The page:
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Quantitative Microscopy of Angiogenesis in Zebrafish EmbryosDownload
Related Products: Gen5 for Imaging, Lionheart FX
December 06, 2018
Using Gen5 Image Analysis to Study the Inhibition of Angiogenesis
Author: Sarah Beckman, Ph.D., Principal Scientist, BioTek Instruments, Inc., Winooski, VT USA
Perturbed angiogenesis has implications for numerous conditions, including cancer and ischemic heart disease. In this study we use transgenic zebrafish to analyze vascular development over 24 hours of VEGF inhibitor treatment. To accomplish this we use time lapse image stacks of control and treated embryos combined with the masking function of Gen5™ to determine changes in vascular area over time. We demonstrate that vascular growth is repressed by VEGF inhibitors in a dose dependent manner.
The circulatory system is one of the first systems to become functional during vertebrate development, and its accurate assembly is essential for proper embryo development and patterning. Blood vessel development is characterized by two fundamental features: the generation of new vessels to supply blood to under-perfused regions and the elimination of vessels that do not sustain proper blood flow to tissues of the body.1 Blood vessels affect all other tissues, supplying them with oxygen and nutrients necessary to sustain life, and thus it is crucial to understand how they function in both normal and perturbed conditions.
Angiogenesis is the process by which new blood vessels are formed from the pre-existing vasculature. Angiogenesis is a complex and controlled process, and all aspects of it, including endothelial cell migration, proliferation, and activation are under tight regulation of factors that either promote or inhibit angiogenesis.
Angiogenesis plays a crucial role in many conditions including embryonic development, tissue repair, and disease. While inadequate vessel growth leads to tissue ischemia, excessive vascular growth promotes cancer and inflammatory disorders.2 Enhanced angiogenesis as a reparative therapy is a major goal of regenerative medicine, especially as pertaining to ischemic diseases such as myocardial infarction. On the other hand, inhibition of angiogenesis is an important area of interest for the field of cancer biology. Previous research has shown that tumor angiogenesis is required for the growth and metastasis of solid tumors.3 As such, inhibition of vessel formation is a potential target for cancer therapy.
Many of the pathways involved in embryonic development are implicated in adult human disease. Zebrafish vascular develpment is an excellent example of this. Zebrafish have a closed circulatory system, and the form of the developing vasculature, the processes used to assemble vessels, and the molecular mechanisms underlying vessel formation are very similar to those in humans.4 Furthermore, the zebrafish offers many unique advantages for studying vascular development in vivo. Zebrafish embryos develop externally, making them easily accessible to manipulation. Also, their optical transparency facilitates high-resolution imaging of blood vessels in the developing embryo.
Circulation begins in the zebrafish embryo at approximately 24 hours post fertilization (hpf). Initially, blood flows through a simple single circulatory loop. The intersegmental vessels (ISVs) of the trunk are among the first angiogenic vessels to form in vertebrate animals. The multi-step process for intersegmental vessel formation begins with a set of sprouts emerging from the dorsal aorta and growing along somite boundaries. As they reach the dorsal-lateral surface of the neural tube, the growing vascular segments branch and interconnect to form the dorsal longitudinal anastomotic vessel (DLAV) (Figure 1).1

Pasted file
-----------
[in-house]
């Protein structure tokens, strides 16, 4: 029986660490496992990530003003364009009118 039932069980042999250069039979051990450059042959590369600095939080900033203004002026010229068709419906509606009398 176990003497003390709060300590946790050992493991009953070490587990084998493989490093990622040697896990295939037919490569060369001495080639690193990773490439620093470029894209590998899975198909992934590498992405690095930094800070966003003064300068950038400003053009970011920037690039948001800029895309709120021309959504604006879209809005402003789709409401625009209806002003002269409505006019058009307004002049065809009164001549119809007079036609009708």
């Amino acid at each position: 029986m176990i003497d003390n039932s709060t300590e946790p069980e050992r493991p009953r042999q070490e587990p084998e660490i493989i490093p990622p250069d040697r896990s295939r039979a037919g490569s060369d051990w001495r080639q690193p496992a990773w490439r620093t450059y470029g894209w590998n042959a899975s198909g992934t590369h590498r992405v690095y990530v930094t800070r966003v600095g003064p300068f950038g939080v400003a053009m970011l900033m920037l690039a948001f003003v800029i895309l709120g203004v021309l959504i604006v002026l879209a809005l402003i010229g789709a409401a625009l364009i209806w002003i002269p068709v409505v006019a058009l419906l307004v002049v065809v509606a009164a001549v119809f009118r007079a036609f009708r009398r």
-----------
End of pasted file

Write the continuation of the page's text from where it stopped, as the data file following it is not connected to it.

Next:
Figure 1. Vascular anatomy of the zebrafish tail at 2 days post fertilization (dpf). Image shown is 10x stack of kdrl:mcherry transgenic zebrafish.
Vascular endothelial growth factor (VEGF) is the master regulator of angiogenesis. VEGF is expressed in the vicinity of sprouting vessels. Endothelial cells express VEGF receptor 2 (VEGFR2) (also known as kdrl), a tyrosine kinase receptor that drives the mitogenic and chemotactic responses of endothelial cells to VEGF.5 VEGF is important for the formation of ISVs. It is produced and secreted by the somites between which the ISV sprouts migrate, and loss of VEGFR2 function inhibits ISV formation. VEGFR2 and VEGFR1 are expressed primarily on precursors and mature endothelial cells and have been strongly implicated to play a direct role in angiogenesis. For example, VEGFR2 is required for development of mature endothelial cells and mitogenesis.5
Blood vessel patterning is highly characteristic in the developing zebrafish embryo and the ISVs can be visualized microscopically as a primary screen for compounds that affect angiogenesis. Small molecules added directly to the fish water diffuse into the embryo and induce observable, dose-dependent effects that can be quantified by image analysis algorithms.6
In this study we use Tg(kdrl:mcherry)7 zebrafish embryos, in combination with time-lapse imaging and Gen5™ Microplate Reader and Imager Software to analyze the decrease in vasculature area over 24 hours of VEGF inhibitor treatment. We take time lapse image stacks of control and treated embryos and use the masking function of Gen5 to determine vasculature area.
Materials and Methods
Zebrafish were maintained essentially as described in Westerfield.8 Adult zebrafish, both male and female, were mixed and maintained at 28 °C with a 14/10 hour light/dark cycle. In order to collect embryos, male and female zebrafish were put into a breeder basket the night before and embryos were collected in the morning. Zebrafish embryos were kept in a 28 °C incubator in E3 media (5 mM NaCl, 0.33 mM MgSO4, 0.33 mM CaCl2, 0.17 mM KCl, and 0.1% methylene blue).
Figure 2. Position of 10x images relative to 1 dpf zebrafish embryo. Beacon is created at the end of the yolk sac so that the resulting image is set around the trunk of the embryo.
VEGF Inhibitor Treatment